Worksite Safety Ebook

Be sure that all employees are well-trained on the expectations for summer safety. Provide each team with a construction site safety checklist so there is no confusion. Create procedures for working in the heat.

 

5-Step Procedure for Working in the heat

  • Make sure that employees are dressed properly, wear protective clothing, and have access to shady areas for breaks. 
  • Encourage workers to take plenty of breaks to re-hydrate and make sure plenty of cool water is available.
  • Sunscreen should be applied every two hours if you are sweating. It is best to use sunscreen with an SPF 30 or higher—and don’t forget to protect the lips!
  • Plan tasks according to daily temperatures, set the most strenuous jobs for the coolest times of day. It takes the body time to adjust to extreme temperatures so allow for extra breaks the first week or two of hot weather.
  • Provide proper first aid training and offer refreshers. Remind employees to monitor each other for signs of illness.

All workers should be aware of the symptoms of heat-related illnesses and be reminded to look out for each other. Emergency plans should be well-defined and everybody should know who to contact in case of a heat-related emergency. Quick response to heat-related illness is crucial.

Provide Complete Cooling Stations

In the heat of summer, creating cooling stations can help prevent heat-related illnesses. Providing shade, good air flow, and cool water is the winning combination when it comes to construction site safety. Follow these tips for creating your team’s cooling stations:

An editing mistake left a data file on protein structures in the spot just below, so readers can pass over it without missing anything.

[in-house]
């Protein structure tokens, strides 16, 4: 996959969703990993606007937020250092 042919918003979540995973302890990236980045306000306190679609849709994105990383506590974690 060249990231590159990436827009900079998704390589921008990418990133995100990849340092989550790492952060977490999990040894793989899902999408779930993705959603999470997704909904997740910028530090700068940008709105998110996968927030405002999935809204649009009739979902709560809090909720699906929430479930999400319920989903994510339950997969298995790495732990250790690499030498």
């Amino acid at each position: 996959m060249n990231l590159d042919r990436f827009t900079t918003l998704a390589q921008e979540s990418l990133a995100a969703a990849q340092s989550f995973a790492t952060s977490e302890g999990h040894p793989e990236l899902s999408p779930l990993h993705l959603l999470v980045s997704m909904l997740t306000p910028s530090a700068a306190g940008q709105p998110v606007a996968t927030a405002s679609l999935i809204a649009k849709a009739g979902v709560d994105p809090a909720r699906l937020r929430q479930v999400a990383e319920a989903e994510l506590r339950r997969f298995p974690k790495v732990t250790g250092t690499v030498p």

• Tents provide shade and protection from the sun’s harmful rays and can lower heat indexes by up to 15 degrees Fahrenheit. Taking a break in the shade allows workers to reapply sunscreen to prevent burns
  • Take your tent set-up a step further and add fans to help cool your workers. Fans compensate when there is a lack of airflow (no breeze). Some fans also blow a mist that can help lower body temperature
  • Hydration stations are a must on worksites and should be stocked with plenty of cool water

When the body becomes overheated and can't cool itself, shade and water are essential to alleviate and prevent the worsening of heat-related symptoms. Cooling stations are preventative measures but they can also provide for a quick response in case there is a heat-related emergency on a work site. Not sure if electrolytes matter? Check out our blog "Do Your Employees Really Need Electrolytes?" to learn more.

Incentive to Break and Re-hydrate

But what about those workaholic employees who don’t want to stop until the job is done?!

Drinking water every fifteen minutes—even when you’re not thirsty—is one of the most important steps in preventing heat-related illnesses but some workers prefer to power through and complete the task at hand.

Providing incentives like the shade of a tent and cool water is a great way to encourage even your hardest working employees to stop and re-hydrate regularly. Even the most committed worker would have a tough time turning down a little time to kick off their heavy gear and enjoy a cool drink in the shade.

Summer Safety is Essential

Temperatures are on the rise as summer sets in and as heat indexes hit 100 degrees, the likelihood of heat-related illness rises considerably. There’s no benefit to employees missing work to recover from heat-related illnesses when they are preventable. Providing something as simple as shade under a tent and making regular breaks a part of the worksite culture shows employees that you care about their well-being, which can improve employee loyalty and commitment to the job.

Let’s get our workers home safe and keep them healthy!

 Download the contractor's safety site field guide

Topics: Heat Stress